Britney Spears documentary welcomed by fans and celebrities
Solène Bonnet, with AFP – Madame Figaro
“Framing Britney Spears” is the documentary produced by the New York Times and broadcasted on the American channel FX and the Hulu platform on the 5th of February. This documentary looks back on putting the popstar Britney Spears and her young years under legal guardianship. Here’s everything you need to know.
From America's sweetheart to a fallen icon with her fortune placed under her father's guardianship, Britney Spears’s tragic journey continues to make headlines. The court ruling that led to the pop star’s conservatorship is now "older" than the singer’s age when she was first seen by the public, at 12. Now that she’s 39 years old, Britney Spears lives under the strict terms of this agreement validated in 2008 by a court in California at the time of her highly publicized downfall.
This trusteeship regime specifies that decisions concerning the artist had long been made by her father, Jamie, before Jodi Montgomery, her manager, temporarily took over the reins of her fortune. While the exact reasons for such decisions have remained confidential, more and more voices have been rising in recent years to question the relevance of such decision. Britney Spears has since asked the court to appoint a new guardian, the private Bessemer Trust Company.
The brutal downfall
Aired on February 5 on the American channel FX and on the Hulu platform, a documentary, produced by the New York Times, re-examines the singer's career and struggles. From her debut on the Disney Channel for kids to hits like “Baby One More Time” that shot her to fame and later turned her into the superstar she is, the artist has spent her life in the spotlight.
Thus, the documentary, entitled Framing Britney Spears, highlights the role of the paparazzi and the press in the early 2000s in the downfall of the singer. The press shaped the image of the young woman as a naïve princess, uncomfortable with her big success, and whose failures and struggles were displayed for everyone to see and discuss.
"Controlled by her father"
The #FreeBritney movement was started by many fans who are convinced that the singer is being kept against her will in this system of guardianship. Proponents of this idea, which many call it a conspiracy theory including Jamie (her father), claim that Britney Spears is sending call for help through coded messages, emojis, and outfits posted on her Instagram account.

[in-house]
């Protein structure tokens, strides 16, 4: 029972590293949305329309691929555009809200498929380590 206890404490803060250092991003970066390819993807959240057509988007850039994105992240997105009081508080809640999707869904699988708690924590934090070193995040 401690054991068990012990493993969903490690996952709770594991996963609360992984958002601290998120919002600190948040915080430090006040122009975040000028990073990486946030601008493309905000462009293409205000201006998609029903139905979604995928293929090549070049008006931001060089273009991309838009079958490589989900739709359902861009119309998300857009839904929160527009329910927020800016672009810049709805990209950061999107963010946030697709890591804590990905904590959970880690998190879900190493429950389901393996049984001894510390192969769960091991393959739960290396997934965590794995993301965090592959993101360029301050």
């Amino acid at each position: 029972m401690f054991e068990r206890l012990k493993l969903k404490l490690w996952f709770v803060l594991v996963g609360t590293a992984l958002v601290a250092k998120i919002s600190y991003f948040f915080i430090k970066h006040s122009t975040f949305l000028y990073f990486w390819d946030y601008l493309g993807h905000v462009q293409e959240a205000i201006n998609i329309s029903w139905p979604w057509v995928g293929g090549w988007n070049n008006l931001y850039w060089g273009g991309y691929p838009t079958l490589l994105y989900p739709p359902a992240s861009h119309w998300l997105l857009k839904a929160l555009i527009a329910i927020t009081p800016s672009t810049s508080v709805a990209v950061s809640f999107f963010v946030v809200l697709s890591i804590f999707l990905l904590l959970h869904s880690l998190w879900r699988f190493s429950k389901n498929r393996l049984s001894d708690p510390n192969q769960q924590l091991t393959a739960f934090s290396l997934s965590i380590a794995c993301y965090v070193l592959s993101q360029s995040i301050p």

They felt heard when Britney Spears expressed her gratitude and a court-appointed lawyer told a judge that his client had informed him that she’s "afraid of her father". Subsequently, the judge decided not to immediately remove Jamie Spears from his role as the sole guardian of the singer's finances, but appointed a financial firm as a co-guardian.
The pop icon is not looking to get out of the trusteeship regime at the moment, but is rather turning to professionals in the matter. She’s therefore hoping that the co-guardian company remains in the agreement. The next court hearing will be on February 11.
The documentary used numerous archival footage from the singer's life to capture the suffering she may have experienced during different periods. The media back then was cruel especially that mental health issues were not yet taken into consideration.
And that was during her long period of depression following her 2006 divorce filing with Kevin Federline, and then at the loss of custody of her children in 2007, as she was spotted barefoot at a gas station, driving with one of her sons on her lap, or even when she shaved her head entirely, in 2007 and it was filmed.
The feature film also analyzes the hypersexualization of which the singer was a victim of, especially during her break-up with Justin Timberlake. The two popstars were the it-couple for three years in the early 2000s. Fans followed their relationship closely and were heartbroken when the two young lovers ended their romance. A breakup that led to a media attack on Britney Spears, according to relatives of the singer and music professionals.
Moya Luckett, a media historian at New York University and a specialist in celebrity "culture", told AFP on Sunday (February 7) that the "cruelty" suffered by Britney Spears because of the media is today far less felt by celebrities, in a media landscape dominated by social networks. "They are now becoming their own producers” she said, taking for example singers like Taylor Swift or Beyoncé who, according to her,have control over their image on Instagram, or through documentaries which they themselves produced.